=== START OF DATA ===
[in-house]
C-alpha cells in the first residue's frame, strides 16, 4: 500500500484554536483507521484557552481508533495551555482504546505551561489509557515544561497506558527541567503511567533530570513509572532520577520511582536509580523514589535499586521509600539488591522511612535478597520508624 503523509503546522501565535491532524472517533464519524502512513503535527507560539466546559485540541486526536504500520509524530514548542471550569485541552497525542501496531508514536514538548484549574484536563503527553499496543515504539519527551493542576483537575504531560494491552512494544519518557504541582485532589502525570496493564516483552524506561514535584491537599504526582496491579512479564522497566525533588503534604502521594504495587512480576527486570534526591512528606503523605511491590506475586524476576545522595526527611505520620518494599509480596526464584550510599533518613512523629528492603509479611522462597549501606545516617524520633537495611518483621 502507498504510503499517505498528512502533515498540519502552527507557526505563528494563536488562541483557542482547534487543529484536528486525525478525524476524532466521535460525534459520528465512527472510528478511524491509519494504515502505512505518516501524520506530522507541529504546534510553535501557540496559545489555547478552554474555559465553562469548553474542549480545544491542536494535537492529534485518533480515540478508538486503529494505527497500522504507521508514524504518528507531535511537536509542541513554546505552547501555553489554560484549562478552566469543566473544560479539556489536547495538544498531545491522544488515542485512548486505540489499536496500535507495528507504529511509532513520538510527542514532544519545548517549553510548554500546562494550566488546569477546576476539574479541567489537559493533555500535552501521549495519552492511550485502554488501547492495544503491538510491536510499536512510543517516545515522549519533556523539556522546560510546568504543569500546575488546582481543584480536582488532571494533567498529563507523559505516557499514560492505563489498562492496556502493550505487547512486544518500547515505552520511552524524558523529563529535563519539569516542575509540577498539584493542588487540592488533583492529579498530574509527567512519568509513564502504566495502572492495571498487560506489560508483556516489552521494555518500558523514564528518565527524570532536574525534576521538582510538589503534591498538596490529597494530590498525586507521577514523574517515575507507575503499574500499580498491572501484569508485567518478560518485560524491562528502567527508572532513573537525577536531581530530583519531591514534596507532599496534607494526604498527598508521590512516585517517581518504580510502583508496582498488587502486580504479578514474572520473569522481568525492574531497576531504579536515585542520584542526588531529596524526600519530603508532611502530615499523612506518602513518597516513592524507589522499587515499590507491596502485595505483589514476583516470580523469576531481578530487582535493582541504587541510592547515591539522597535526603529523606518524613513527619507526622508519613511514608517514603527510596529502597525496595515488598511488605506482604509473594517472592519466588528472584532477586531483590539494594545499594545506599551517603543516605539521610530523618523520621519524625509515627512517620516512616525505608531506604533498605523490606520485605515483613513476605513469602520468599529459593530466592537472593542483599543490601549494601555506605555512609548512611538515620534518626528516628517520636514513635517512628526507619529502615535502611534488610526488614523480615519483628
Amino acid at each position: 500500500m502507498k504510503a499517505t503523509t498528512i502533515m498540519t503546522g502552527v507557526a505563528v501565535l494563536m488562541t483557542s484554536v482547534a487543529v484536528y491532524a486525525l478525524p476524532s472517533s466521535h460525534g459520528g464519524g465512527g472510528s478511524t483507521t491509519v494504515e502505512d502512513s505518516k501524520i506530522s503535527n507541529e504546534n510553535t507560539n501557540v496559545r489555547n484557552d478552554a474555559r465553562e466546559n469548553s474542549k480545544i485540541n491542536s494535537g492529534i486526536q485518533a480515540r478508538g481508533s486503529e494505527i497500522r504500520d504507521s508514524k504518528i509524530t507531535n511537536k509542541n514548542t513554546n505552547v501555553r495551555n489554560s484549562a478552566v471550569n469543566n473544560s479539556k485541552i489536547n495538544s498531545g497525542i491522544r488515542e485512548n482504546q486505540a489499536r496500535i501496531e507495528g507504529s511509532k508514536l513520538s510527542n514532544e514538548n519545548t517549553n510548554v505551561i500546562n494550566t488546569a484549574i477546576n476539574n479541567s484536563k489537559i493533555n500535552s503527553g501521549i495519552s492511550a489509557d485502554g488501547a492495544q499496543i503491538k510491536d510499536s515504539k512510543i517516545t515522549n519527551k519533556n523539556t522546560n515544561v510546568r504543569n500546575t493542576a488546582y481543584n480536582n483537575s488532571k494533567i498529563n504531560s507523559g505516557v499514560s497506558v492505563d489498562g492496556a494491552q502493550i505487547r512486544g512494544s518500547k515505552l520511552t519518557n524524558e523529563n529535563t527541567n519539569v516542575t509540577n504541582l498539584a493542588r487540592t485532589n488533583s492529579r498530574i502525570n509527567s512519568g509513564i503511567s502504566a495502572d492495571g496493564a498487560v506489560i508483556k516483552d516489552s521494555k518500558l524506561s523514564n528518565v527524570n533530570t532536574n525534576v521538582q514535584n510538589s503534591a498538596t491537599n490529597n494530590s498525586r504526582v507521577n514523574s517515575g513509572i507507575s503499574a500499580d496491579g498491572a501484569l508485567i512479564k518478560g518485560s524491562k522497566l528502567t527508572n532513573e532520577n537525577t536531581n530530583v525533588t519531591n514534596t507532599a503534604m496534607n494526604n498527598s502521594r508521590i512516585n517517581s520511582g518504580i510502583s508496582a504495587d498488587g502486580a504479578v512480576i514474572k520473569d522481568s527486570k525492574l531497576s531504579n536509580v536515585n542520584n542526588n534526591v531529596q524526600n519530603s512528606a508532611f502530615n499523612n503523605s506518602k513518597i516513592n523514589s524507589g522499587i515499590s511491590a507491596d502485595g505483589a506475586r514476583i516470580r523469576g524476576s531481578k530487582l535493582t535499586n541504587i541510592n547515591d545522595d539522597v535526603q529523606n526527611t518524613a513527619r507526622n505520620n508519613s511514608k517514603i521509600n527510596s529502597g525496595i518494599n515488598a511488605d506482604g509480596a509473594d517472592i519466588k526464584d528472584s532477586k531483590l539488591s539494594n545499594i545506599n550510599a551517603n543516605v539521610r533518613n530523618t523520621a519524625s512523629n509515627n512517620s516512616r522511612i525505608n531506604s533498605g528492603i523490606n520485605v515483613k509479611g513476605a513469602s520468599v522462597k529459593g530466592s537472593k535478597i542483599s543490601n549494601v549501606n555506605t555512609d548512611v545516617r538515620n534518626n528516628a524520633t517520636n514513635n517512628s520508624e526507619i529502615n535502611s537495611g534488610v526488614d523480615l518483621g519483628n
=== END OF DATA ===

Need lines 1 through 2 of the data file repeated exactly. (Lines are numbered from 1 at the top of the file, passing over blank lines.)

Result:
[in-house]
C-alpha cells in the first residue's frame, strides 16, 4: 500500500484554536483507521484557552481508533495551555482504546505551561489509557515544561497506558527541567503511567533530570513509572532520577520511582536509580523514589535499586521509600539488591522511612535478597520508624 503523509503546522501565535491532524472517533464519524502512513503535527507560539466546559485540541486526536504500520509524530514548542471550569485541552497525542501496531508514536514538548484549574484536563503527553499496543515504539519527551493542576483537575504531560494491552512494544519518557504541582485532589502525570496493564516483552524506561514535584491537599504526582496491579512479564522497566525533588503534604502521594504495587512480576527486570534526591512528606503523605511491590506475586524476576545522595526527611505520620518494599509480596526464584550510599533518613512523629528492603509479611522462597549501606545516617524520633537495611518483621 502507498504510503499517505498528512502533515498540519502552527507557526505563528494563536488562541483557542482547534487543529484536528486525525478525524476524532466521535460525534459520528465512527472510528478511524491509519494504515502505512505518516501524520506530522507541529504546534510553535501557540496559545489555547478552554474555559465553562469548553474542549480545544491542536494535537492529534485518533480515540478508538486503529494505527497500522504507521508514524504518528507531535511537536509542541513554546505552547501555553489554560484549562478552566469543566473544560479539556489536547495538544498531545491522544488515542485512548486505540489499536496500535507495528507504529511509532513520538510527542514532544519545548517549553510548554500546562494550566488546569477546576476539574479541567489537559493533555500535552501521549495519552492511550485502554488501547492495544503491538510491536510499536512510543517516545515522549519533556523539556522546560510546568504543569500546575488546582481543584480536582488532571494533567498529563507523559505516557499514560492505563489498562492496556502493550505487547512486544518500547515505552520511552524524558523529563529535563519539569516542575509540577498539584493542588487540592488533583492529579498530574509527567512519568509513564502504566495502572492495571498487560506489560508483556516489552521494555518500558523514564528518565527524570532536574525534576521538582510538589503534591498538596490529597494530590498525586507521577514523574517515575507507575503499574500499580498491572501484569508485567518478560518485560524491562528502567527508572532513573537525577536531581530530583519531591514534596507532599496534607494526604498527598508521590512516585517517581518504580510502583508496582498488587502486580504479578514474572520473569522481568525492574531497576531504579536515585542520584542526588531529596524526600519530603508532611502530615499523612506518602513518597516513592524507589522499587515499590507491596502485595505483589514476583516470580523469576531481578530487582535493582541504587541510592547515591539522597535526603529523606518524613513527619507526622508519613511514608517514603527510596529502597525496595515488598511488605506482604509473594517472592519466588528472584532477586531483590539494594545499594545506599551517603543516605539521610530523618523520621519524625509515627512517620516512616525505608531506604533498605523490606520485605515483613513476605513469602520468599529459593530466592537472593542483599543490601549494601555506605555512609548512611538515620534518626528516628517520636514513635517512628526507619529502615535502611534488610526488614523480615519483628